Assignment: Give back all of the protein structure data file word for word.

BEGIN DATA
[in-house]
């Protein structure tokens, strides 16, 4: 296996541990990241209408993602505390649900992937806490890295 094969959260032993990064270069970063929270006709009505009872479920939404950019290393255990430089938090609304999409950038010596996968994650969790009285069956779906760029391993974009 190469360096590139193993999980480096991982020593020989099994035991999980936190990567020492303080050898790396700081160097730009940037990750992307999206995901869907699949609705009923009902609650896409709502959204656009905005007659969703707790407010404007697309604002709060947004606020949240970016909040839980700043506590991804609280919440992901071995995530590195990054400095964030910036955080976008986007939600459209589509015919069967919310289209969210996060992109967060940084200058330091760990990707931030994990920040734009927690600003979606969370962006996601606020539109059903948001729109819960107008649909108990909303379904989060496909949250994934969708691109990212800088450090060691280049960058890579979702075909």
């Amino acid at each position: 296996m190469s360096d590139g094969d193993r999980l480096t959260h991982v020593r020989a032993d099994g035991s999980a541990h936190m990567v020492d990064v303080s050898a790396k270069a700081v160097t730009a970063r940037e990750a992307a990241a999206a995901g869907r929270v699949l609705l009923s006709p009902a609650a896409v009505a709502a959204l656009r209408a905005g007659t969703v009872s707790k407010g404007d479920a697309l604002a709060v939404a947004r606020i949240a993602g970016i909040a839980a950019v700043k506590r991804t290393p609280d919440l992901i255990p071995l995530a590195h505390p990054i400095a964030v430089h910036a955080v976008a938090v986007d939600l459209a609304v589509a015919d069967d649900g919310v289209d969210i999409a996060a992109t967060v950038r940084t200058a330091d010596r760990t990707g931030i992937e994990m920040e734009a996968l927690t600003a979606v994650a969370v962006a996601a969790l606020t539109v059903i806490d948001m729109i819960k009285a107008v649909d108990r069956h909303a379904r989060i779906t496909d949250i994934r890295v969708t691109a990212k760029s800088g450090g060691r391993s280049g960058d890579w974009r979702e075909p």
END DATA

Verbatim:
[in-house]
């Protein structure tokens, strides 16, 4: 296996541990990241209408993602505390649900992937806490890295 094969959260032993990064270069970063929270006709009505009872479920939404950019290393255990430089938090609304999409950038010596996968994650969790009285069956779906760029391993974009 190469360096590139193993999980480096991982020593020989099994035991999980936190990567020492303080050898790396700081160097730009940037990750992307999206995901869907699949609705009923009902609650896409709502959204656009905005007659969703707790407010404007697309604002709060947004606020949240970016909040839980700043506590991804609280919440992901071995995530590195990054400095964030910036955080976008986007939600459209589509015919069967919310289209969210996060992109967060940084200058330091760990990707931030994990920040734009927690600003979606969370962006996601606020539109059903948001729109819960107008649909108990909303379904989060496909949250994934969708691109990212800088450090060691280049960058890579979702075909």
């Amino acid at each position: 296996m190469s360096d590139g094969d193993r999980l480096t959260h991982v020593r020989a032993d099994g035991s999980a541990h936190m990567v020492d990064v303080s050898a790396k270069a700081v160097t730009a970063r940037e990750a992307a990241a999206a995901g869907r929270v699949l609705l009923s006709p009902a609650a896409v009505a709502a959204l656009r209408a905005g007659t969703v009872s707790k407010g404007d479920a697309l604002a709060v939404a947004r606020i949240a993602g970016i909040a839980a950019v700043k506590r991804t290393p609280d919440l992901i255990p071995l995530a590195h505390p990054i400095a964030v430089h910036a955080v976008a938090v986007d939600l459209a609304v589509a015919d069967d649900g919310v289209d969210i999409a996060a992109t967060v950038r940084t200058a330091d010596r760990t990707g931030i992937e994990m920040e734009a996968l927690t600003a979606v994650a969370v962006a996601a969790l606020t539109v059903i806490d948001m729109i819960k009285a107008v649909d108990r069956h909303a379904r989060i779906t496909d949250i994934r890295v969708t691109a990212k760029s800088g450090g060691r391993s280049g960058d890579w974009r979702e075909p």